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Virginia Approves Marijuana Oil Treatment for Epilepsy

Virginia Approves Marijuana Oil Treatment for Epilepsy

Long before medical marijuana began gaining acceptance in the U.S. – and perhaps one of the main reasons behind its propulsion – comes the story of Charlotte’s Web. No, not the children’s story by E.B. White; the strain of cannabis that has been called a god-send for families with children suffering from a severe form of epilepsy known as Dravet syndrome.

A group of Colorado marijuana growers, the Stanley brothers, developed the Charlotte’s Web strain, which is named after Charlotte Figi, now 8 years old and she became known as “the girl who is changing medical marijuana laws across America.” Charlotte’s mother, Paige Figi, had to do her own leg work when seeking out a treatment for her daughter’s devastating condition, which would cause her to endure as many as 300 grand mal seizures a week, and was inspired by the experience of Jayden David, another child with Dravet Syndrome, who had been using medical marijuana since June 2011.

Since receiving the marijuana oil treatments, Charlotte’s seizures dropped down to about four per month, is she is now able to engage in normal childhood activities.

Many desperate parents in the same situation as the Figis have since flocked to Colorado, even though it meant uprooting their families and leaving behind their jobs and social support networks in order to be able to access medical marijuana for their children because the oil is not legal anywhere else in the U.S.

However, that’s about to change.

Virginia Approves Marijuana Oil Treatment for Epilepsy

On Thursday, Virginia Gov. Terry McAuliffe (D) signed legislation that allows the use of medical marijuana oil for people suffering from severe forms of epilepsy, like Dravet syndrome.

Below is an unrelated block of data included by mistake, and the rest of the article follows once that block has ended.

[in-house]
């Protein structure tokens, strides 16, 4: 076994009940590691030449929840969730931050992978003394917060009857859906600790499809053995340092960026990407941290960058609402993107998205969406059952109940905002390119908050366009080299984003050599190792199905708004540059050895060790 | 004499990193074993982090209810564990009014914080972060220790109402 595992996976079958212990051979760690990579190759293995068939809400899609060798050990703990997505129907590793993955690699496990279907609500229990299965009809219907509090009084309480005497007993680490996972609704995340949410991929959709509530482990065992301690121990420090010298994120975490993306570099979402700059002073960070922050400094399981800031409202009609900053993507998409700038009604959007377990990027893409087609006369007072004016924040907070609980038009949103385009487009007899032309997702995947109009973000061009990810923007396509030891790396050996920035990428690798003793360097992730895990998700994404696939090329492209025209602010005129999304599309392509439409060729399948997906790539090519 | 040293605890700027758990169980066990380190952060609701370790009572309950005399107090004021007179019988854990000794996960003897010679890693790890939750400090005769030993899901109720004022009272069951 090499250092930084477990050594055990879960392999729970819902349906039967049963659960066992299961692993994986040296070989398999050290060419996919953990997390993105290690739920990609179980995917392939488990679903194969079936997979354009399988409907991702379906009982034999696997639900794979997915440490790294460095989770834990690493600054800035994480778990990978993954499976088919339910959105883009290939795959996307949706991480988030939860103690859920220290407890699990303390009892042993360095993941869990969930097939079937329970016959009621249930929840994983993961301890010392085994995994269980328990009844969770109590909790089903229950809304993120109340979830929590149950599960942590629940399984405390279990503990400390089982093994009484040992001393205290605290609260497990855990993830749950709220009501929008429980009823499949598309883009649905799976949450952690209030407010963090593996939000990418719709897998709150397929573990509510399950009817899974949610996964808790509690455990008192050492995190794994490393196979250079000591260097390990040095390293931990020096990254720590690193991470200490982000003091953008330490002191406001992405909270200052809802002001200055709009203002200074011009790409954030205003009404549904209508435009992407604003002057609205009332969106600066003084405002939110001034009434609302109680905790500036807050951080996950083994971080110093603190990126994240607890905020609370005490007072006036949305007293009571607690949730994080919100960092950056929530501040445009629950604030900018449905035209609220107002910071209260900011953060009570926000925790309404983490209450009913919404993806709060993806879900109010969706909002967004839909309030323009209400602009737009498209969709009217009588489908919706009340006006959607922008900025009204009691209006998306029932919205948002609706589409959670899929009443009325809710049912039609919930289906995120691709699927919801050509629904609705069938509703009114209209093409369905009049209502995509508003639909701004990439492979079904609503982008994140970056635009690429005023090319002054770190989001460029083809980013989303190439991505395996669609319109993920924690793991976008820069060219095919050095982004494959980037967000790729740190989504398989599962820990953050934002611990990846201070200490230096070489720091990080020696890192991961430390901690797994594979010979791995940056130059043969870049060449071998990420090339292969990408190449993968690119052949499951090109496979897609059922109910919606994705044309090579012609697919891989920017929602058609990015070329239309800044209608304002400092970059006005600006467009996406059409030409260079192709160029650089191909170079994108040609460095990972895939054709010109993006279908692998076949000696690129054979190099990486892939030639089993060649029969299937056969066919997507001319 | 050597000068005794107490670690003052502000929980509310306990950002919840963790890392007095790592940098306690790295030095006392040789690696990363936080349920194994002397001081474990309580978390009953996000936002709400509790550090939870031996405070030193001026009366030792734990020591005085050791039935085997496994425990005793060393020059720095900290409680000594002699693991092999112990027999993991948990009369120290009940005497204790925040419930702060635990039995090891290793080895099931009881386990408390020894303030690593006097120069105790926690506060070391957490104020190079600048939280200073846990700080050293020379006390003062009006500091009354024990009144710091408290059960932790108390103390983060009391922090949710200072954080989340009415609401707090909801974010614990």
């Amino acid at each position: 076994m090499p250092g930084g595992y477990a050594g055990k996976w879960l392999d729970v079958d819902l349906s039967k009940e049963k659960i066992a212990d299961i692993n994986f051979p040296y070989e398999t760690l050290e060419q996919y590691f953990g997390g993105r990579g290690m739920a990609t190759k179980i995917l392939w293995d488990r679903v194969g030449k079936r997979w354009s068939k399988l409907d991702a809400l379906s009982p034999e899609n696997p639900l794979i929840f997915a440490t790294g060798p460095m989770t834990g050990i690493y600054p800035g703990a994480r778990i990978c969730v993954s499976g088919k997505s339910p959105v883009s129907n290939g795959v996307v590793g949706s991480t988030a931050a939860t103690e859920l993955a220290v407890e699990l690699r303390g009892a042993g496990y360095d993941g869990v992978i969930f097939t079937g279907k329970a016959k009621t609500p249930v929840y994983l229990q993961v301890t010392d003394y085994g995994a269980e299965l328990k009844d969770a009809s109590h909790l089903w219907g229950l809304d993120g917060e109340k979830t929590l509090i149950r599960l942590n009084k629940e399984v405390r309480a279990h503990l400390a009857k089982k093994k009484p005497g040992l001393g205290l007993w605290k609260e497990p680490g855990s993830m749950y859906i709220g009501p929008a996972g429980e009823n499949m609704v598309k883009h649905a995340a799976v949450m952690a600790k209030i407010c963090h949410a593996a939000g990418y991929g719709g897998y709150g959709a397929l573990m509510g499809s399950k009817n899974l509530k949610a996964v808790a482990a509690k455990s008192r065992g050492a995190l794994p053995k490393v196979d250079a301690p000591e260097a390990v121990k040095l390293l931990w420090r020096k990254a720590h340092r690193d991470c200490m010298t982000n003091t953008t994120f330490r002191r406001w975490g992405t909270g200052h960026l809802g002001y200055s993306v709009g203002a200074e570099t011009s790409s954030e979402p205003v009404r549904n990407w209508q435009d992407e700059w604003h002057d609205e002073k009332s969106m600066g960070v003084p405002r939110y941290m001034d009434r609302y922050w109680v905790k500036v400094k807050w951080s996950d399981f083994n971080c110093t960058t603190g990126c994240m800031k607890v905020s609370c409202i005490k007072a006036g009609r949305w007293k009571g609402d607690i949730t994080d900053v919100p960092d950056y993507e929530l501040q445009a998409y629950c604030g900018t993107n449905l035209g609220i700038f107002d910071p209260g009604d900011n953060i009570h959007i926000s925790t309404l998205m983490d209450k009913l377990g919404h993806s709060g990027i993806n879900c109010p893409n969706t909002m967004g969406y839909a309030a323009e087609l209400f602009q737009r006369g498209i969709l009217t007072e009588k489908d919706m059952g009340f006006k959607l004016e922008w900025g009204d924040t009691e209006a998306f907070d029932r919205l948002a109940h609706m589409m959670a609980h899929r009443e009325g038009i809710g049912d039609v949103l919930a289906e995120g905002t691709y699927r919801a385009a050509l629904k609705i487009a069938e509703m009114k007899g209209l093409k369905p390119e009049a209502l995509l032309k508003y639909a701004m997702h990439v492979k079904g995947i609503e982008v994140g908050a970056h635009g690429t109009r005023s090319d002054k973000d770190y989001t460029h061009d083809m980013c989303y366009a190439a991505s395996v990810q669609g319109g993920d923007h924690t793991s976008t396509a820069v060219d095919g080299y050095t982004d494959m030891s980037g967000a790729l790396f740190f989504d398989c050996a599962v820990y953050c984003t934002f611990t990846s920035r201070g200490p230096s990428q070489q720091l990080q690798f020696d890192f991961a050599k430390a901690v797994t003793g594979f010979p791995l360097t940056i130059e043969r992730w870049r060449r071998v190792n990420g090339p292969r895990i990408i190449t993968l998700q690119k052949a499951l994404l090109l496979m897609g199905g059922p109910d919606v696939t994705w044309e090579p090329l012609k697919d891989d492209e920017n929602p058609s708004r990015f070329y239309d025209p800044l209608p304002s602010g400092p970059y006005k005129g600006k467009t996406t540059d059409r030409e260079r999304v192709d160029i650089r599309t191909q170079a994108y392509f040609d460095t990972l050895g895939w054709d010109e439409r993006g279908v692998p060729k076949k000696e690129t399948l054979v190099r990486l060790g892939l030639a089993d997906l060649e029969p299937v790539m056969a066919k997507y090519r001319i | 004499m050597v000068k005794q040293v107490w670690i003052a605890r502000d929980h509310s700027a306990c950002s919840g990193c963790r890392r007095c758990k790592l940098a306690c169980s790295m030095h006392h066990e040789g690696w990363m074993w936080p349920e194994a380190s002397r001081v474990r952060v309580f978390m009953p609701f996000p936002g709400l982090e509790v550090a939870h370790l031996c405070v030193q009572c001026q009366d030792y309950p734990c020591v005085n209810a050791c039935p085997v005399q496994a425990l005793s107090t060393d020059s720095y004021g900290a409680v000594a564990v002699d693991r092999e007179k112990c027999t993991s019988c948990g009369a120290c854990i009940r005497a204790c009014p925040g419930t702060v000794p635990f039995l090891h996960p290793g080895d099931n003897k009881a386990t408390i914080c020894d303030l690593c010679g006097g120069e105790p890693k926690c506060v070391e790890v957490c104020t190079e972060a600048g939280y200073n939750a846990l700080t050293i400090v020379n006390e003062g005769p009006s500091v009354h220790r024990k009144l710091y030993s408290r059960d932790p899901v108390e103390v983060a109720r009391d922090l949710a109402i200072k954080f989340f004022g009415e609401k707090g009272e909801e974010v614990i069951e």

“They said hell would freeze over before this would ever pass,” said Robert Smith, whose 14-year-old daughter, Haley, has daily seizures — and suffered one during a committee hearing on the bill this year.

“Seeing how horrific it is, it softened a lot of hearts,” he said.

“No state should have laws . . . where our great Virginia residents might say, ‘I have to move to another state because we can’t provide the treatment for our children,’ ” McAuliffe said. Now, he said, “everybody will stay in Virginia.”

Beth Collins of Fairfax is one such parent, who temporarily moved with her teenage daughter Jennifer to Colorado to use marijuana oil. While the treatment was effective, Jennifer told lawmakers that she missed her friends, her school and the rest of her family while isolated in Colorado Springs. They moved back to Fairfax late last year. The mother and daughter cried watching the governor as the bill was signed.

“We’re so happy that Jennifer can now stay here in Virginia where she belongs,” said Beth Collins. “We were told it couldn’t be done, but I never doubted that it could.”

It’s still early for marijuana oil in Virginia and hurdles remain. Right now, possessing the oil is still technically illegal (even with certification from a prescribing doctor) but prosecutors will be prohibited from prosecuting cases.

Another obstacle is that the cultivation of marijuana continues to be illegal in Virginia. Although medical marijuana for the treatment of cancer and glaucoma has been technically legal in Virginia since 1979, there has never been a legal avenue for prescribing or distributing the drug. The state’s lawmakers showed no interest in changing that law this year, thus far, meaning that there is no legal way to make or produce the life-saving oil within the state. And federal laws prohibit the trafficking of drugs across state lines (duh) but this includes marijuana, leaving it unclear as to how patients will get their hands on it.

“The federal government has got some work to do,” said Del. David B. Albo (R-Fairfax), who sponsored the bill along with Sen. David W. Marsden (D-Fairfax). Collins and other parents are lobbying the Obama administration to reclassify marijuana as a less dangerous drug.

McAuliffe has repeatedly said that he is open to any legislation legalizing marijuana use when scientific evidence shows it has a medical value.

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